Anne Boleyn, a Tudor Feminist?

Rebecca Wilson

There are so many mythologies surrounding Anne Boleyn

There are so many mythologies surrounding Anne Boleyn, it is often difficult to separate fact from fiction. When we study a period of history or an historic person, it is often coloured by our own modern interpretation and experience. Calling Anne Boleyn a “Tudor feminist” is of course anachronistic but she did behave unusually for her time, and has therefore come to appeal to us and fascinate us in the 21st century. There was of course no such thing as feminism in the 16th century, at least not in the way we understand it. Women were the property of their fathers until they were “given away” at their wedding to their husbands; the putting of the bride’s hand from the father’s to the husband’s a symbolic transference of authority and power over the woman. She was to be obedient and serve her husband in whatever means she could. Studying history, we see an increasing number of strong women breaking this subservient mould and they vividly stand out from their counterparts. One such woman was Anne Boleyn. Anne’s first appearance at the English Court was in 1522, at the Chateaux Vert pageant, where she met Henry VIII for the first time. He soon became infatuated with her, despite being a married man. When exactly this happened we do not know, but Henry bombarded Anne with letters, 17 of which still survive today. In those letters he outlines the obstacles that separated them, and his growing affection for her. They are kept in the Vatican Library, as gathered evidence against Henry’s annulment from Catherine. Sadly, none of Anne’s replies have survived but it does give us a tantalising glimpse of their early relationship. What about Anne did he fall in love with? Was it her “black and beautiful” eyes and hair, her dark or sallow skin, her intelligence, or something about her magnetic personality? We will never truly know what drew Henry, and many others, to her. Eric Ives writes that she took the “court and the King by storm” so clearly something about her appealed to the men. Despite Henry’s letters and attention, Anne refused to become his mistress. It would have been very unusual at the time to refuse the King anything, even a woman’s virginity and reputation, if he demanded it. His persistence was so intense that Anne fled Court back to her home of Hever Castle in Kent. When she contracted sweating sickness, Henry’s letters to her were rushed and smudged, perhaps a subtle sign of his concern and fear for her health. The King could have had his choice of mistresses but chose to continue his pursuit of Anne, which could be evidence that he was in love with her by this point, although Anne’s refusal shows her strength of character. She was technically betrothed to Henry Percy, Earl of Northumberland, at the time the King began showing interest in her; the pre-marriage contract was conveniently ignored by Wolsey and another match was found for the young Earl, leaving Anne free to please the King.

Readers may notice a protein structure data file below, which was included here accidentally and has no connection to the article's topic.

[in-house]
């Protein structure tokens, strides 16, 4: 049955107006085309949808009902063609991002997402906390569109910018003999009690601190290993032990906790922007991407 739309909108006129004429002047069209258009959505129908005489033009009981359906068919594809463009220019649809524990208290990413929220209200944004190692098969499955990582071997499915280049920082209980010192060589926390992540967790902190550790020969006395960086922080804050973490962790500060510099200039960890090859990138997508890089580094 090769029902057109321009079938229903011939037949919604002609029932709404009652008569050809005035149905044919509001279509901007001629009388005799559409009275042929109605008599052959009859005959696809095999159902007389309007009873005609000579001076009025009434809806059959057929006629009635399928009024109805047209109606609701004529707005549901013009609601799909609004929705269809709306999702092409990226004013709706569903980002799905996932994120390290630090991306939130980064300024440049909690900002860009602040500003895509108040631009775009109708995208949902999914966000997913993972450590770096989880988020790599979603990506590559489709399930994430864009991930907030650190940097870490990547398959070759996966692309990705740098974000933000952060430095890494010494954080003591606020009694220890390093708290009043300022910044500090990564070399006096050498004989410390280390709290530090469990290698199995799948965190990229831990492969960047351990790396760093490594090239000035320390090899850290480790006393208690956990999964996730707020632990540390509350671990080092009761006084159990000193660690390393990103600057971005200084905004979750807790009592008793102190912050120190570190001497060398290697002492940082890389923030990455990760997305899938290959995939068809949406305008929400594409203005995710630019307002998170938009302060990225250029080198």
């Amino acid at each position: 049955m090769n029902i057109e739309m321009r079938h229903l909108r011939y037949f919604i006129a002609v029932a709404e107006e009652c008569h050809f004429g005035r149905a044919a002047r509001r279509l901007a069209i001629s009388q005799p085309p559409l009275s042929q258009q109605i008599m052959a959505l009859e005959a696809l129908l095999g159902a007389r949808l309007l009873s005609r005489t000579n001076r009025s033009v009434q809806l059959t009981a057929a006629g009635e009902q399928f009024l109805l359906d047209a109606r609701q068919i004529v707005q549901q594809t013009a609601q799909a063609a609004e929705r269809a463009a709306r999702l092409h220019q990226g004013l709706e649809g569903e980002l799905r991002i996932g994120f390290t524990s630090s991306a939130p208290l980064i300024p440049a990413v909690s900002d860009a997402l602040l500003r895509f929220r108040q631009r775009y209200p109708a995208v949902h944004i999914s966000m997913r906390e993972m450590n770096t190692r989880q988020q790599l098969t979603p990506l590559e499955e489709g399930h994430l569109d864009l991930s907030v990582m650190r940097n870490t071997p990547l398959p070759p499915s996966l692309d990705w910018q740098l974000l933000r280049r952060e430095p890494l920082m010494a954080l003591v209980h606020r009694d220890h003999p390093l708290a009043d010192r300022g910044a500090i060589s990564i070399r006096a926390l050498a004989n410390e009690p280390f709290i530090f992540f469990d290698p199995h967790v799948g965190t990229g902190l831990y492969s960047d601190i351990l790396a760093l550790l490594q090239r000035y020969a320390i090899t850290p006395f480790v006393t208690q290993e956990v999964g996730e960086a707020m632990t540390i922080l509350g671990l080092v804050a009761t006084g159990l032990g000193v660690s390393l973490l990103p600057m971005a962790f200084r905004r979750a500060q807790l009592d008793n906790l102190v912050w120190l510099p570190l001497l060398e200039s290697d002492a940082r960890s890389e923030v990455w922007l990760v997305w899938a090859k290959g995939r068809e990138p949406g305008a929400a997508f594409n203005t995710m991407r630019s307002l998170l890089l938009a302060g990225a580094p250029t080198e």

Anne Boleyn, a Tudor Feminist?
Portrait of Anne Boleyn, probably based on a contemporary portrait which no longer survives.

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Anne Boleyn, a Tudor Feminist?
Hever Castle, Kent, The Boleyn family home.

Her continued refusal to become Henry’s mistress prompted him to promise her marriage